The Illustrated Etiquette Guide for Soldiers (Iraq War Edition)

Learn how to say “where are the prisoners kept?” in phonetic Arabic, plus cultural advice on hugging from the US military.


MoJo‘s Adam Weinstein picked up a copy of the US Defense Department’s Iraq Culture Smart Card on his way to Iraq in 2008. The laminated fold-out guide for soldiers provides phonetic Arabic translations of “Where are the prisoners kept?” and “What type of mines are there?” It also offers cultural Do’s and Don’ts about male hugging and small talk (good), and gestures like OK, thumbs up, and finger pointing (bad). All of the images in this slideshow come from the same US military Iraq Culture Smart Card. Click here to watch a video of Weinstein explaining the US military’s cultural training guides.

The Iraq Culture Smart Card is provided by the Defense Department to American service members who are deploying to Iraq.

 

You may be ambushed by a person, a car, or a truck.

 

The men here may look like Lego figurines, but at least the women are smiling.

 

“Constructive criticism can be taken as an insult.”

 

Don’t flirt with women. Don’t freak out if a man embraces you. Don’t try to give anyone a ham sandwich.

 

Do try all the food, even if it looks gross. Do try to “appear relaxed and friendly.”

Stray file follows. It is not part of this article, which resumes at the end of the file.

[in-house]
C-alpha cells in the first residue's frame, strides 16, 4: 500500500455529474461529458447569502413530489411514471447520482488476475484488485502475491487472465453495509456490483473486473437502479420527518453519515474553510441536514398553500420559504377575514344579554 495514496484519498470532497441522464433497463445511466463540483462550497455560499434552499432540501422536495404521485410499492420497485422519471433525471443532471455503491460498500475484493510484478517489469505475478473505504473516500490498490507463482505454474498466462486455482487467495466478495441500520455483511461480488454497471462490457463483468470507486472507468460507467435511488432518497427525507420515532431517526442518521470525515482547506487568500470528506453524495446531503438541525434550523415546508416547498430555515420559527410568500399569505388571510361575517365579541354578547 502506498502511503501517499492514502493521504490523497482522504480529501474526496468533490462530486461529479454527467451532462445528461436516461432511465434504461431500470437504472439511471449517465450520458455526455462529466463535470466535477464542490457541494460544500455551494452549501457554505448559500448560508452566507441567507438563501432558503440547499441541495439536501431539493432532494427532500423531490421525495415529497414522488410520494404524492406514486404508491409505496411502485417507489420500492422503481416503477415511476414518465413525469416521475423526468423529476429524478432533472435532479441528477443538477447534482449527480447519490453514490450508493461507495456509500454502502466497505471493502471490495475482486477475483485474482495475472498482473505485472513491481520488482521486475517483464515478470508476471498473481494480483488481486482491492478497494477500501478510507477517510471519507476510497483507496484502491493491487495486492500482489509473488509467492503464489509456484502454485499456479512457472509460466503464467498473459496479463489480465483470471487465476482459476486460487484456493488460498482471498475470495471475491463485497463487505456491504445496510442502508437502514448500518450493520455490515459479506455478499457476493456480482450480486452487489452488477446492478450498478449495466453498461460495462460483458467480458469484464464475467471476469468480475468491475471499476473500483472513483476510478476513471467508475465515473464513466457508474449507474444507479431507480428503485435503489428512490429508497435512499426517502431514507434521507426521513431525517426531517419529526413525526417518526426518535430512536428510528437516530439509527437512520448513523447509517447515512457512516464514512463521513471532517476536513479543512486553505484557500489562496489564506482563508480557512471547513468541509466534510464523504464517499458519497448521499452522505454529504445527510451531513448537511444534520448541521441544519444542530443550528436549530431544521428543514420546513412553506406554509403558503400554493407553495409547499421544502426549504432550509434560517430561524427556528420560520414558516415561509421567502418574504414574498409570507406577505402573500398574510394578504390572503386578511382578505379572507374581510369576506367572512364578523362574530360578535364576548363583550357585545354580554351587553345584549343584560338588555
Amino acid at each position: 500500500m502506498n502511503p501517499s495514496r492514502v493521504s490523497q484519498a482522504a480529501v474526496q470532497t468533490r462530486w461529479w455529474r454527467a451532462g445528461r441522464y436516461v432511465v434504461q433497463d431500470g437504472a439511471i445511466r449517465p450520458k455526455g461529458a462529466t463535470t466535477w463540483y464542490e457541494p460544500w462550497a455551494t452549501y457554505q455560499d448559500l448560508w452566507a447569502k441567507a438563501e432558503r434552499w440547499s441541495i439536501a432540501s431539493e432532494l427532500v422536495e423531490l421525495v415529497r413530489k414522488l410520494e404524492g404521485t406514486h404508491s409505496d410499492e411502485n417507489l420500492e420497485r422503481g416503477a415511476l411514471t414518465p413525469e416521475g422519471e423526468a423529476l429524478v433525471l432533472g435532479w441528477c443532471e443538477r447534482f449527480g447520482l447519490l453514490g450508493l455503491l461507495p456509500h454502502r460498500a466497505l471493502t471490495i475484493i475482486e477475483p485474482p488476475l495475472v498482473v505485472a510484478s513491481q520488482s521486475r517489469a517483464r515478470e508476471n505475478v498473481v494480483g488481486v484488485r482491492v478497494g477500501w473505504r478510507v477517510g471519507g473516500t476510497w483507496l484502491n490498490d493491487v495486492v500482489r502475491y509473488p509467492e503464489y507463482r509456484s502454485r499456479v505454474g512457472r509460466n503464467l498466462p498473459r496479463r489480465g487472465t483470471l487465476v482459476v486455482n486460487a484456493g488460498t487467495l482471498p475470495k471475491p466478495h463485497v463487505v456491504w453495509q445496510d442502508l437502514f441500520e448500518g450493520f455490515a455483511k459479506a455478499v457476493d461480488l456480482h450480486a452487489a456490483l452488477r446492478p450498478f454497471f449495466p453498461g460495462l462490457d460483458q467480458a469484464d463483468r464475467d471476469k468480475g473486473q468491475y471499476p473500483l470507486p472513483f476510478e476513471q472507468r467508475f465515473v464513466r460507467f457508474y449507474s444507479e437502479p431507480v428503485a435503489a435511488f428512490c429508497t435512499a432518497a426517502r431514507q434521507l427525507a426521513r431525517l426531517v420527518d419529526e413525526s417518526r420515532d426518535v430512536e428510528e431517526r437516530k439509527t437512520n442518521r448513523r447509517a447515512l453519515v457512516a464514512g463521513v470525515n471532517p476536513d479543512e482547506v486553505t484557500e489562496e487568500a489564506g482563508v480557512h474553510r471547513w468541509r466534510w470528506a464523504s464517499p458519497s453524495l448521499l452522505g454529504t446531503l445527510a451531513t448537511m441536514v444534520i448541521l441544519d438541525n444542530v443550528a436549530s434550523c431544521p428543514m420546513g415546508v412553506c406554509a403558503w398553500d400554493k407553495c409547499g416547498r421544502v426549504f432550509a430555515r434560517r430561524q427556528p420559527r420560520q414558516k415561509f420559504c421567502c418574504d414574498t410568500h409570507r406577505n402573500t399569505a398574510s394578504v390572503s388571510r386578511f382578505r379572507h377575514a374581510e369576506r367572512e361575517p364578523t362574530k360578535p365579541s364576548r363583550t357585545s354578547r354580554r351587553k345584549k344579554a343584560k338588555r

Pie chart looks useful, until you learn Iraq has more than 150 tribes, and those are just the Arabs.

 

Just because you ask doesn’t mean they’ll tell, but it’s a start.

 

Lakes and mountains and bridges are helpfully labeled for Americans new to such things.

 

Other IED hiding places not mentioned: under garbage or dead animals.

 

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Which is also a pretty great way to describe Mother Jones' mission: People coming together around the truth to hold power accountable.

And right now, we need to raise about $400,000 from our online readers over the next two months to hit our annual goal and make good on that mission. Read more about the information war we find ourselves in and how people-powered, independent reporting can and must rise to the challenge—and please support our team's truth-telling journalism with a donation if you can right now.

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